“When I was a kid, I had a clown doll with a head — maybe porcelain — and an all cloth, somewhat satin-y body,” Jason tells us.”This thing was huge. It looked like a prop from a horror film. And I recall it being hung on a hook on my door as I slept. Lifeless. Evil.”
Jason is 34, a writer, and, by all accounts, a fairly reasonable adult, adept at navigating the modern world. And yet, like many grownups (even famous ones), he’s downright terrified of clowns. “Once I was driving with my wife and we were stopped at a light,” he says. “I looked around and noticed there were two clowns behind us, just waving. I almost had a heart attack. It was terrifying and also a complete overreaction.”
In our current climate, Jason’s clown panic doesn’t seem quite so far fetched. He lives in New Jersey, the latest state to fly into a panic over an alleged sighting of clowns, marauding after midnight, looking for children to either murder or recruit. Alabama, South Carolina, Wisconsin, California, Nevada, Pennsylvania, Ohio and New York have all reported similar sightings. Sometimes these clowns are peddling candy or money in order to lure kids back to their hideouts. Sometimes, they’re less friendly, wielding weaponry — knives, swords, sticks — in an attempt to terrorize the townsfolk. But while clown sightings are up, and more and more people are demanding something be done about the late-night throngs of red-nosed jesters, there’s one important thing to note: These clowns? They might not be real.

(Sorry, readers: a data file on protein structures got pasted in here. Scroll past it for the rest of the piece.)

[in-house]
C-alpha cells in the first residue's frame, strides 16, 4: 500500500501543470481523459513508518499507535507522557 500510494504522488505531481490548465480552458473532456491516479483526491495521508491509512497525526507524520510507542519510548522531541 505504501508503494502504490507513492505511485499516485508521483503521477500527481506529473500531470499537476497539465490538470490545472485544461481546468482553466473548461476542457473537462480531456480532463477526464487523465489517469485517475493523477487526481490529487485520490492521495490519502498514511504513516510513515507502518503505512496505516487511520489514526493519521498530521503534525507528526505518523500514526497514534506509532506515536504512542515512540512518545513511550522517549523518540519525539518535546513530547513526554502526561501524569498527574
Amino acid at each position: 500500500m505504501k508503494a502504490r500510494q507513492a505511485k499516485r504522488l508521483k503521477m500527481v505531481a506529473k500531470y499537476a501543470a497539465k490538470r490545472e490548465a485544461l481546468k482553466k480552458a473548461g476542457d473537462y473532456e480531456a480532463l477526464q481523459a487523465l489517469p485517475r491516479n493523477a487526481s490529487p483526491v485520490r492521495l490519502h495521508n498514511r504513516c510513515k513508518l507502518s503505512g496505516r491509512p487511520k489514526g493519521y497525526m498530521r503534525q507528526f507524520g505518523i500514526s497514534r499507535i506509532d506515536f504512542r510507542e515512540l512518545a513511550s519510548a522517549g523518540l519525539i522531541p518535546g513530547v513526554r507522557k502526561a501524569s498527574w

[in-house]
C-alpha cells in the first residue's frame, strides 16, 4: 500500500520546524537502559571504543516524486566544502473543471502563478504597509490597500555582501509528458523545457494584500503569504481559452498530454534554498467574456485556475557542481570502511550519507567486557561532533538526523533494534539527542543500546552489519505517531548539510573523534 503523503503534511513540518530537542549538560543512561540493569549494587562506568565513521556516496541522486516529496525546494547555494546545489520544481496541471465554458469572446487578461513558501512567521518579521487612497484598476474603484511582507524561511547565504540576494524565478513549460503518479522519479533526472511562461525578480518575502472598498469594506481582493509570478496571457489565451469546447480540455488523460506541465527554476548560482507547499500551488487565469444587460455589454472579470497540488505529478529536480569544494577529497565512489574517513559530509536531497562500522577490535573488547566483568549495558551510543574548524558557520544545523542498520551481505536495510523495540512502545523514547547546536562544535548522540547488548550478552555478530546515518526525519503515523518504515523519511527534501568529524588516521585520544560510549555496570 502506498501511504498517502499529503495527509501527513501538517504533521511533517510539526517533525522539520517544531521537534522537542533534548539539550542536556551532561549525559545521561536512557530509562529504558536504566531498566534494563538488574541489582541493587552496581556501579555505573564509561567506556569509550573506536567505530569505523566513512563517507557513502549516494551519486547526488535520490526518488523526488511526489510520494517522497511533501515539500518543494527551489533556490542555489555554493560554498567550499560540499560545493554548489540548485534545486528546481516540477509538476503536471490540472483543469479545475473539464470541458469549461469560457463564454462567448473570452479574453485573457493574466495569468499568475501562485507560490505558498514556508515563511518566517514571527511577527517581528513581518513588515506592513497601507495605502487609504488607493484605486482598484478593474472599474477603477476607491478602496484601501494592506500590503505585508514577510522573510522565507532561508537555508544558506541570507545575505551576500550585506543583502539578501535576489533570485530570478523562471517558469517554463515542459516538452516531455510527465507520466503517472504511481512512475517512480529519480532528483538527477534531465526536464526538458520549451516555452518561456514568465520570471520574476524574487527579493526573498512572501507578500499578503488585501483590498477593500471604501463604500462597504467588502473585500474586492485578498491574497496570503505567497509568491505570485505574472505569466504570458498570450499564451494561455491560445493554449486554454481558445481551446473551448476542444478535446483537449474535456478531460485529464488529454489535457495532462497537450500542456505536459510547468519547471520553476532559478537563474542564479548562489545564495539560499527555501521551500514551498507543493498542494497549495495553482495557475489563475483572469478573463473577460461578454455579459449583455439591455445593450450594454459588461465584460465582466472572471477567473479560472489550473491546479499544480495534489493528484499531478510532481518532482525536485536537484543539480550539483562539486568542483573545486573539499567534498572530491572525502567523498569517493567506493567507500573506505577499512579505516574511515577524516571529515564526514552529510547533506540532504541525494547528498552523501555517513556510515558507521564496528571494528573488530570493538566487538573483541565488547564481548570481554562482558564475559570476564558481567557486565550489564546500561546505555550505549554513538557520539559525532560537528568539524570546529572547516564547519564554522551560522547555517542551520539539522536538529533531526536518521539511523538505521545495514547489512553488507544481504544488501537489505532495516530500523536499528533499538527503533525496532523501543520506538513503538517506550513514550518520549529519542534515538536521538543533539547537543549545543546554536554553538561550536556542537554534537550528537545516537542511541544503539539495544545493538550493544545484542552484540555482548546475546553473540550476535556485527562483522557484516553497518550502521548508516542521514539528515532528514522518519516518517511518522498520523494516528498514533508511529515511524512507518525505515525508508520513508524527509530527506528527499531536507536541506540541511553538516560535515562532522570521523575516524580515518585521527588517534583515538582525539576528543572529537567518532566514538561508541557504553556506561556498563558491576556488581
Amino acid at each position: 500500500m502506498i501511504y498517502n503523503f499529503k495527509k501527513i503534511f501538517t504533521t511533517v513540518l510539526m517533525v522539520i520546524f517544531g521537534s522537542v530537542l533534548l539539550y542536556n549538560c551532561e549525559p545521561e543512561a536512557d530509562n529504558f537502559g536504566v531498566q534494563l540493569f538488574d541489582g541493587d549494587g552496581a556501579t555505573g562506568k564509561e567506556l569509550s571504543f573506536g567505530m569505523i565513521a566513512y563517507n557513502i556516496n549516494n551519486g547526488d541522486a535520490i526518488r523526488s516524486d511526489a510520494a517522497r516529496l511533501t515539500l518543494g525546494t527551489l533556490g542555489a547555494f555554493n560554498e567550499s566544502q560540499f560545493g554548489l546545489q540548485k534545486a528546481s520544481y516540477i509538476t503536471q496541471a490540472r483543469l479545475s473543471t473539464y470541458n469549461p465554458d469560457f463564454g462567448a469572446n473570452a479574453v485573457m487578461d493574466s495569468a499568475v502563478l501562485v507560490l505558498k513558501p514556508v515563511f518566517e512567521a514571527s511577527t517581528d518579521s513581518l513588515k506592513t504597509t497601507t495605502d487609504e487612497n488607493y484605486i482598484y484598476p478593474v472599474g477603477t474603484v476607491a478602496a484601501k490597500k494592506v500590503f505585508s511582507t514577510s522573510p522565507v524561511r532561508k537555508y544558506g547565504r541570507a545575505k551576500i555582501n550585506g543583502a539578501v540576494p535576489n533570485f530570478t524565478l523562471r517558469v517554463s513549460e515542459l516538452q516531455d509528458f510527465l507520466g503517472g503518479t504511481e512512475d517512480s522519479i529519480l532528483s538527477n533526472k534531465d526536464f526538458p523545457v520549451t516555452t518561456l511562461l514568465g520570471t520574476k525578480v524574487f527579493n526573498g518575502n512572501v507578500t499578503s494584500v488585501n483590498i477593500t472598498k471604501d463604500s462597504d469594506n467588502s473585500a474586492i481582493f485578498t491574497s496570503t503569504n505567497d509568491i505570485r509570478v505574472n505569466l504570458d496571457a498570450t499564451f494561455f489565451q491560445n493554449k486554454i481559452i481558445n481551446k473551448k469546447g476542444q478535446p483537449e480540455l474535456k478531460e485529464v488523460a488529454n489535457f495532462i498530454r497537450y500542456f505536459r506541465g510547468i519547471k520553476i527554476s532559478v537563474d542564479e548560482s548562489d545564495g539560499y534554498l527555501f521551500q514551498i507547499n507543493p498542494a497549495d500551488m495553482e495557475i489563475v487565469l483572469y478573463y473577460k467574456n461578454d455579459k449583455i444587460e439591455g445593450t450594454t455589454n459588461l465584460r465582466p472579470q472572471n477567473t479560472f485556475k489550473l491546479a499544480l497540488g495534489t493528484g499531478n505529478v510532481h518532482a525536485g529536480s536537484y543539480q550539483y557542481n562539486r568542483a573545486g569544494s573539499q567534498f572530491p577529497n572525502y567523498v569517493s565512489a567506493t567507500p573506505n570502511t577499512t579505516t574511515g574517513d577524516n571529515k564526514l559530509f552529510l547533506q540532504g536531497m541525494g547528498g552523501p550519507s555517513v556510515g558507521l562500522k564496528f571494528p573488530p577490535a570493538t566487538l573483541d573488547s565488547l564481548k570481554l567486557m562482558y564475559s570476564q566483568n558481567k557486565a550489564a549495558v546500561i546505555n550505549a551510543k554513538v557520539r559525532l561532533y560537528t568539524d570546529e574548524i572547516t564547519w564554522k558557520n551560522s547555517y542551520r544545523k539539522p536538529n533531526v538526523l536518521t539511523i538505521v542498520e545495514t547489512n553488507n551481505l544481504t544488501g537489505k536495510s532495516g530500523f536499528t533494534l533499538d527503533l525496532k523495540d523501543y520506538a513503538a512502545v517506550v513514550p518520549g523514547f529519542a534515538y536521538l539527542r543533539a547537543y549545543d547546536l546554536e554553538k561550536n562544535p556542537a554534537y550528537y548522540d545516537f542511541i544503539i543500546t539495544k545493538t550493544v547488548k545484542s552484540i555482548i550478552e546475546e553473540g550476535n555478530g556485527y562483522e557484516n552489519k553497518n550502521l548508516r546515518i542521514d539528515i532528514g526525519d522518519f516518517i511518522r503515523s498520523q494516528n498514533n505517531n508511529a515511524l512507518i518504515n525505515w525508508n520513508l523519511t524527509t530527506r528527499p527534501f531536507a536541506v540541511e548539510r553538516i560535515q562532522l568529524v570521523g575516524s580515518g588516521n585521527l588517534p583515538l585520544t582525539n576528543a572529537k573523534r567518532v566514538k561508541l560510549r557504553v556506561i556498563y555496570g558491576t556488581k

Seriously. Take the latest reports of clown sightings in Jason’s home state. Despite the fact that police were called and witnesses were questioned, the authorities couldn’t find anyone or anything that matched what people claimed to have seen. And when you factor in that the witnesses were children — a group that’s particularly suggestible — it becomes even harder to believe that these clown sightings are wholly accurate and not at least partially figments of our nation’s collective clown-hating imagination. Factor in the media narrative that these clowns exist, are dangerous, and are coming for you, and you’ve got a full-blown panic on your hands.
But if the stories aren’t true, and the lack of physical evidence makes it fair to say that at least some of these reports are embellished, then how the hell have they taken such a hold on society?